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Hi I wonder if there is any ready made function that I can call to print all the malloc data structures, so that I can see which memory is allocated for which variable?

I have this memory corruption, that when I free one variable it complains, but I have no idea which variable is adjacent to it.


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4 Answers 4

Try running your program under valgrind. If you're lucky it'll point you right at the offending out-of-bounds memory write. (If you're unlucky you'll just get a flood of spurious complaints about code deep in the C library.)

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Electric Fence and Dmalloc are some other tools you can try. –  Kristopher Johnson Dec 27 '10 at 15:29

I think this would be extremely difficult to figure out the way you describe it, since there is nothing in the memory that points back to the owning variables.

You could in theory traverse the entire tree of all objects your application created, until you find a pointer that points to memory next to the spot that causes trouble.

You could use a tool like gdb to dump the chunk of memory around your allocation and see for yourself. Maybe you will recognize the data by looking at them and that would point you to the code that causes trouble.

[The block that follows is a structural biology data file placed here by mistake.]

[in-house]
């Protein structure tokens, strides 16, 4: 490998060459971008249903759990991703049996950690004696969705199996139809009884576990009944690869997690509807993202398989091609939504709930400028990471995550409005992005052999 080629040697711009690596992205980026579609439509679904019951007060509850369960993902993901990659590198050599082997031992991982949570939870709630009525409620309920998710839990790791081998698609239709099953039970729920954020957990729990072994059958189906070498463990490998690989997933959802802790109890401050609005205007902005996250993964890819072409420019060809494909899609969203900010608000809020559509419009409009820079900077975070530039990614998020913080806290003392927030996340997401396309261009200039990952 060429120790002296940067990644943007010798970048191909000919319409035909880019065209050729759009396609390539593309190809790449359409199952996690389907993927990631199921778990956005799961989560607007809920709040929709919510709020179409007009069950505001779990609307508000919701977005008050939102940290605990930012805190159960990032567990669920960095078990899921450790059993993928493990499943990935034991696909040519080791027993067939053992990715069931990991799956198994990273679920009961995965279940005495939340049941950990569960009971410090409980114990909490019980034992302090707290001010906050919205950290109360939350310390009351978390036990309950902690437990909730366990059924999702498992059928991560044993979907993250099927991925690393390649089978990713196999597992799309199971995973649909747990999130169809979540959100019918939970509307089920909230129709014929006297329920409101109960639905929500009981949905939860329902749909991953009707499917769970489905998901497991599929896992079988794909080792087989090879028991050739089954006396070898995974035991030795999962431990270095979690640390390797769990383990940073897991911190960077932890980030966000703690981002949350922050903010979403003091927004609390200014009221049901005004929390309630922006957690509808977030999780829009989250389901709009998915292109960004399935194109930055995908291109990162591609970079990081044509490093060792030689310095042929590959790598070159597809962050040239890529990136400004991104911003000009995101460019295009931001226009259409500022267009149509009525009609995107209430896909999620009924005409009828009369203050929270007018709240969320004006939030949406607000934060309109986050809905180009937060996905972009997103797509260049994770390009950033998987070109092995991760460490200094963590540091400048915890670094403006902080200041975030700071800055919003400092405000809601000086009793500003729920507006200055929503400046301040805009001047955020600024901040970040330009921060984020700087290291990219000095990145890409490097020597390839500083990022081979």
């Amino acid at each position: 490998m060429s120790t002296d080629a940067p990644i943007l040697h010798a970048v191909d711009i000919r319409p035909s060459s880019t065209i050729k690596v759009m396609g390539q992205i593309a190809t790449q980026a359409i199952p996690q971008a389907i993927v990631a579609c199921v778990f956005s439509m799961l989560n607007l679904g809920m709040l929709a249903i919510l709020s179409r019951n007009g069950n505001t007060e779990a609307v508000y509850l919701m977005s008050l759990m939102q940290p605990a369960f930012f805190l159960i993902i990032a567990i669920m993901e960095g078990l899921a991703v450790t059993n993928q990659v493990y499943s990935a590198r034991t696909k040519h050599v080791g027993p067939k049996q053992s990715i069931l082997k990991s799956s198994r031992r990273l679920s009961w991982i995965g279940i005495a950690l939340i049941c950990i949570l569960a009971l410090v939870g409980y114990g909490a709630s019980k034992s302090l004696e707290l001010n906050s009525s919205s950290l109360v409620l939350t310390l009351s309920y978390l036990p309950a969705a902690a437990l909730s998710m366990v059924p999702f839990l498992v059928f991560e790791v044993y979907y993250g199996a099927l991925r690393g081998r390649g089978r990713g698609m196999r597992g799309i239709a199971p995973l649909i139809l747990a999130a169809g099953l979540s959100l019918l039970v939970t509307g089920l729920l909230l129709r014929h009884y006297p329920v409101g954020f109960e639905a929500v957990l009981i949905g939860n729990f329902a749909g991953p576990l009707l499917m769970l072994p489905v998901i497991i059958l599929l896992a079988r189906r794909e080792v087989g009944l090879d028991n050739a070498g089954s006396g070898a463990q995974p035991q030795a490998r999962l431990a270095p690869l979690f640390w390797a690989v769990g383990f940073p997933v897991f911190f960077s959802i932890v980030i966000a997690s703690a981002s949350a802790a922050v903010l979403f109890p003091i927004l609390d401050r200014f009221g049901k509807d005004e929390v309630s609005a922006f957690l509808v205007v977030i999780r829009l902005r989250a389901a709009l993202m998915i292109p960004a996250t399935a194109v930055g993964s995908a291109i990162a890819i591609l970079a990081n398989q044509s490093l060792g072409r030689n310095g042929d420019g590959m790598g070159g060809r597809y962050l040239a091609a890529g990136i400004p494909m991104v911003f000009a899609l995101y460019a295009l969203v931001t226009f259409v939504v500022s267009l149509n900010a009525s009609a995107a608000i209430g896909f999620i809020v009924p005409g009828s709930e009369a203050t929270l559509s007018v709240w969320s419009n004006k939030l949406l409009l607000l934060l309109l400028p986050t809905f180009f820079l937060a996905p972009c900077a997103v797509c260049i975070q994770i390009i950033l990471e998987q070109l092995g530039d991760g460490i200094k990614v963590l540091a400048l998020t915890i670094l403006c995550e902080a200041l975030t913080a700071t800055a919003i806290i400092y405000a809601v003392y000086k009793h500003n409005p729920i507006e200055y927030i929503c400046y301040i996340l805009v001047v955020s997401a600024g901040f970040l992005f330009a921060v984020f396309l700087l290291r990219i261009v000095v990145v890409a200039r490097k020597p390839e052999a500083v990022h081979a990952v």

Your best bet would be to use a tool like electricfence that would kill your application instantly when your code attempts to corrupt the memory.

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I don't know of any function you can call from within your program but you can do this with a debugger. Try https://github.com/cloudburst/libheap or under Win32 in windbg use the '!heap' command.

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Our CheckPointer tool can likely find the exact place where you corrupt the memory.

Most memory checking tools have some kind of "fence" around your data to detect a bad access. Such fences have granularitly considerably larger than the object being fenced; if you access outside the object but inside the fence, the error isn't detected. For instance, Valgrind has no clue about stack frames, so it can't detect an access to a stack frame which has gone out of scope and been overwritten by another. CheckPointer can.

CheckPointer tracks the exact allocation of each block of store (heap, stack, part-of-struct) and each access. It knows exactly when you've stepped outside the exact space set aside for the storage entity (e.g., if you reach off the end of an array embedded in the middle of a struct). It can thus provide much better checking.

CheckPointer will also provide a post-execution dump of all still-allocated storage; of course, you could call that dump procedure at an arbitrary place in your code as a debugging aid.

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